This reading flies in the face of the psychoanalytic approach to the play, which tends to see Iago as Othello’s Jungian “shadow.” To the extent that Iago is a kind of projection of Othello’s darker impulses, his evil cannot be entirely disinterested. Indeed, the psychoanalytic critic Barbara A. Schapiro finds Iago caught up not so much in a Freudian death drive as in a kind of psychological splitting:
The fact is that Iago would have no power over Othello were Othello not in love; Iago’s destructiveness can best be understood, I believe, within the context of Othello’s love. Perhaps the play enacts not the psychic reality of destructiveness as an innate, irrational force, but the psychic reality of splitting. As Klein and Fairbairn have theorized, in the immature psyche, enraged, bad, destructive feelings are split off and projected in order to protect the self and its good, loved object – a primitive defense that can always be remobilized. The very purity of Desdemona’s goodness and the absoluteness of Iago’s evil support a view of the play as a dramatization of splitting. It is possible to understand Iago, in psychic terms, as representing a split-off, repudiated destructiveness within Othello himself.
“In every work of genius,” Emerson wrote, “we recognize our own rejected thoughts; they come back to us with a certain alienated majesty.” In the psychoanalytic conception, Iago would appear to be a kind of genius of evil, returning Othello’s own destructiveness to him with a kind of alienated majesty. But such a reading disallows what Eagleton feels is the central proponent of evil: “It has, or appears to have, no practical purpose. Evil is supremely pointless. Anything as humdrum as a purpose would tarnish its lethal purity.”
It is significant that Eagleton does not differ with the psychoanalysts on Iago’s essential nature. For Eagleton, he is a “great Shakespearian example of an evil which seems to lack all purpose.” Schapiro, on the other hand, accedes that Iago is evil, but doubts that his evil has its origins in what she refers to as a kind of “motiveless malignancy.” “Psychoanalysis,” Shapiro writes, “can support a view of Iago’s evil as deeply contingent and bound up in a relational history and narrative, a narrative that can indeed provide a motivational base.” This approach, Schapiro argues, allows for a conception “of Iago’s destructiveness as responsive rather than as purely instinctual. Iago’s destructiveness is inseparable from Othello’s destructiveness, and that destructiveness is a response to the intolerable vulnerability and self-endangerment that Othello’s love for Desdemona, and his status as a black man in relation to a white aristocratic woman, involves.” Whatever it is, in other words, it is not without motive.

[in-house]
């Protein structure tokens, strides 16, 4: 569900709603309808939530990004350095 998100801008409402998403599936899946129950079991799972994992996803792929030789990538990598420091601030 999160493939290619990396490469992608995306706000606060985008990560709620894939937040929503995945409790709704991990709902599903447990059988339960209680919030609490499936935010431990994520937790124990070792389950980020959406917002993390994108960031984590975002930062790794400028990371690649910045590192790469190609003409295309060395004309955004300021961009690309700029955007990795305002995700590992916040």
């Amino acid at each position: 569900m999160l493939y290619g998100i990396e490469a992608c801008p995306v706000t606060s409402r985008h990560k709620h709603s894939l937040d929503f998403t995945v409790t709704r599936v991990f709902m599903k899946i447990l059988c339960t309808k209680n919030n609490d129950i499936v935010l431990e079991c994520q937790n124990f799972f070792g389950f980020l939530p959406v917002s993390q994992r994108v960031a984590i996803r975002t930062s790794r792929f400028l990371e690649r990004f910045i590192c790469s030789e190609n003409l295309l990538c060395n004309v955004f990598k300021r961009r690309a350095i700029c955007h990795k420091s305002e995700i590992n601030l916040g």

This is significant, since it touches the heart of Eagleton’s idea of what constitutes evil. “Evil is philistine,” Eagleton writes, “kitsch-ridden, and banal.” He goes so far as to suggest that in their obsession with meaninglessness and the systematic dismantling of tropes and traditions, postmodernism and avant-garde art share commonalities with evil (he makes a better case than one might expect).
Although he rejects the notion of original sin, Eagleton’s analysis is inseparable from his Catholicism: the two figures who tower over this book are St. Augustine and (not surprisingly) Thomas Aquinas. His late-game broadside against the “dewy eyed” atheist Richard Dawkins feels grafted on, as does his attempt to explain the actions of the 9/11 terrorists as being grounded in legitimate political motives (there is an argument to be made here, but Eagleton fails to make it in any satisfying way). Eagleton writes as a believer, and this may catch readers up short should they not share the author’s assumptions. This proves a stumbling block especially in the book’s final section, in which the author’s a priori belief that god exists and his attempt to explain the nature of evil in light of this belief immediately forestalls any kind of scientific or existential objection. This tendency on the part of Eagleton the believer undercuts the attempts by Eagleton the theorist to introduce nuance and subtlety into his argument, and brings the book to a stuttering, unsatisfying close.